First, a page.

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Davis v. Metuchen Gardens Condominium Association

New Jersey Superior Court, Appellate Division

February 05, 2002


On appeal from the Superior Court of New Jersey, Law Division, Special Civil Part, Middlesex County, Docket No. SC-2420-00.

Before Judges Wefing, Lesemann and Landau.

The opinion of the court was delivered by: Wefing, J.A.D.


Submitted: December 18, 2001

Plaintiff Bradley B. Davis appeals from a judgment entered in favor of defendant Metuchen Gardens Condominium Association (Association). After reviewing the record in light of the contentions advanced on appeal, we affirm.

Metuchen Gardens is a sixty-four-unit residential condominium located in Metuchen, New Jersey. Defendant Association is the governing body for the complex. The buildings are two stories in height. Thirty-one of the second-story units have balconies. Plaintiff Davis resides in a ground-floor unit, which, rather than a balcony, has a concrete patio. Under the terms of the condominium's master deed, both the balconies and patios are considered "limited common elements."

Certain of the unit owners apparently did not properly maintain the balconies adjoining their units and structural problems developed. The Association retained the services of an engineer to inspect all the balconies within the complex. The engineering study concluded that sixteen of the thirty-one balconies represented safety hazards due to the rot and decay discovered in the course of the survey.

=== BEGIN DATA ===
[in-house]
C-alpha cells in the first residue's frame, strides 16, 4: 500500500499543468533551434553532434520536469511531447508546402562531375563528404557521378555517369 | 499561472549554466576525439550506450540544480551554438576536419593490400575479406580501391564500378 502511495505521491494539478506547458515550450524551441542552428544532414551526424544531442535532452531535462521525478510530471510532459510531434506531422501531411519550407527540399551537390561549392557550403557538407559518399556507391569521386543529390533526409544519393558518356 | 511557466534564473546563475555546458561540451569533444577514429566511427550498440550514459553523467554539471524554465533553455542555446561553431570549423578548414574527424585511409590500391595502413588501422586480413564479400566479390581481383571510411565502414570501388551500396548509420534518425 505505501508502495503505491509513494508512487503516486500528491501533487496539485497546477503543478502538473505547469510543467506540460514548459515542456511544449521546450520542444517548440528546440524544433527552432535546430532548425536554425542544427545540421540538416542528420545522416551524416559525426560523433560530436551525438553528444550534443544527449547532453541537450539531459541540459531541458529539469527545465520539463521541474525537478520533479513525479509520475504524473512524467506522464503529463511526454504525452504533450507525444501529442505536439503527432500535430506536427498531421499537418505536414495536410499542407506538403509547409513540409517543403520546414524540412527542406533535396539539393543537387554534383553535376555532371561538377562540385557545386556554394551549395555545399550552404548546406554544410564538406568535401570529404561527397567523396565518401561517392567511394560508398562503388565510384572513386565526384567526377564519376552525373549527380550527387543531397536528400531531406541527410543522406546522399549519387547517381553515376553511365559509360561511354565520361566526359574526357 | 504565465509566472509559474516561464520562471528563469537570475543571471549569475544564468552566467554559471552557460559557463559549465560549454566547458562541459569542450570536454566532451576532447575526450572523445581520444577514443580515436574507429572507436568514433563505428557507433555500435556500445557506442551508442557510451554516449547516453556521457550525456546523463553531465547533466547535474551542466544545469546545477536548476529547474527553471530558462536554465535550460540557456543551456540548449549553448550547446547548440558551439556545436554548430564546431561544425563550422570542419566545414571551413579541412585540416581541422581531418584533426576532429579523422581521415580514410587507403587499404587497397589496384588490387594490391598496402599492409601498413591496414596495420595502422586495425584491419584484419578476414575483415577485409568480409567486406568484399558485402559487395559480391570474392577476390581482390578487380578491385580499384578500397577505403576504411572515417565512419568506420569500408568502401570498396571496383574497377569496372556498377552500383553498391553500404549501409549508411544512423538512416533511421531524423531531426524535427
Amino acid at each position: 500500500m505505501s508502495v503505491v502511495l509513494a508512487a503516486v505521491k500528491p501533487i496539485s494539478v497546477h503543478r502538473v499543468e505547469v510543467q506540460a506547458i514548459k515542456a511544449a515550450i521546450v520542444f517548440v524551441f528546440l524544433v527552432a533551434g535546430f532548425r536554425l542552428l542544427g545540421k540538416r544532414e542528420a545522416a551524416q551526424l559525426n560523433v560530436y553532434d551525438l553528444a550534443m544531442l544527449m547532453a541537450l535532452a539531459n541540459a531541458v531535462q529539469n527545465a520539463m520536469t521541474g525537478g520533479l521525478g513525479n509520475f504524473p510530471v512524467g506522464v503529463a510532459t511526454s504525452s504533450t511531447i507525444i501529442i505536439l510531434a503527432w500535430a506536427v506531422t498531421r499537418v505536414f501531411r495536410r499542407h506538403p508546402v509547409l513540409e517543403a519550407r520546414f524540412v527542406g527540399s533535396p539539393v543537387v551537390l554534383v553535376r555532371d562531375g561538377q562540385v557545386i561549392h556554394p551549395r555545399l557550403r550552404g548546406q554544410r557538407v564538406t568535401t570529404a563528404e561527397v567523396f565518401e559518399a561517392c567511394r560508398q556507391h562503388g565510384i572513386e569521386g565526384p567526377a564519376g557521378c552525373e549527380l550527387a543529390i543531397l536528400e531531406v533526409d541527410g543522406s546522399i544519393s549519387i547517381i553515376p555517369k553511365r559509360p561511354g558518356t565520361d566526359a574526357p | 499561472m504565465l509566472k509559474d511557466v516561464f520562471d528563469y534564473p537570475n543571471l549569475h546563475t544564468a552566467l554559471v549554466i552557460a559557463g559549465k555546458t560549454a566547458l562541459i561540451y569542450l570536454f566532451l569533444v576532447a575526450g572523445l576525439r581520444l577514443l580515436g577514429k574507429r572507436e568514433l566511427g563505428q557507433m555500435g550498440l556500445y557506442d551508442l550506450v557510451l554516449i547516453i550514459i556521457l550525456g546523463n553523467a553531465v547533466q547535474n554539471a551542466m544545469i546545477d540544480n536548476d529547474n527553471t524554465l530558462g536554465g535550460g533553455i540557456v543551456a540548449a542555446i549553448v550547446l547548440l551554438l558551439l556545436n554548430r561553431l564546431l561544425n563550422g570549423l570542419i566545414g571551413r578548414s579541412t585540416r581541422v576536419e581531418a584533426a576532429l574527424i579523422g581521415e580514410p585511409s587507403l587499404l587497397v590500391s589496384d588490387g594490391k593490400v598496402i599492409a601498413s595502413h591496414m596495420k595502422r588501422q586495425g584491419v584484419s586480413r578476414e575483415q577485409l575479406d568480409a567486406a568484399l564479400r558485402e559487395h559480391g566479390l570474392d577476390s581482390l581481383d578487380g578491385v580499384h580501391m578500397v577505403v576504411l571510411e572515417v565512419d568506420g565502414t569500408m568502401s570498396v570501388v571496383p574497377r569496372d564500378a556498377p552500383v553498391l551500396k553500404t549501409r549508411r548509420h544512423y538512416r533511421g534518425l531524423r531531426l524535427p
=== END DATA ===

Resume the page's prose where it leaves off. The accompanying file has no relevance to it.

The Association decided that all of the balconies should be replaced and further, that the new balconies should be supported by wooden support posts sunk into concrete footings. The Association further decided that the cost of this work should be divided equally among all the unit-owners, not just those whose units included a balcony. The Association assessed each unit owner a total of $1,440, payable in monthly installments of $60.

Davis made three payments under protest, and then began this action in which he sought a refund of that money. He asserted the cost should be assessed solely against those unit owners whose units included balconies. The trial court found in favor of the Association and dismissed his complaint.

The rights and responsibilities of a condominium unit owner and a governing association are controlled both by statute, N.J.S.A. 46:8B-1 to -38, and the particular master deed and bylaws in effect. We have, in other matters, recognized that in light of the relatively recent wide-spread popularity of such developments, the law in this area is still evolving. Mulligan v. Panther Valley Property Owners Assoc., 337 N.J. Super. 293, 301 (2001).

N.J.S.A. 46:8B-3k defines limited common elements as "those common elements which are for the use of one or more specified units to the exclusion of other units." Paragraph E(3) of the Master Deed for Metuchen Gardens provides, in pertinent part:

The Limited Common Elements shall include, but shall not be limited to, entryways, common walls, balconies, patios or deck (sic) front entrance areas or porches, designated as appurtenant to a specified Unit. Each Unit owner shall be responsible for maintaining at their individual cost and expense, all areas designated as Limited Common Elements except, however, structural modifications and structural maintenance of the walls.

Further, the Master Deed includes the following term in its "Declaration of Restrictive and Protective Covenants, Agreements and Easement Grants":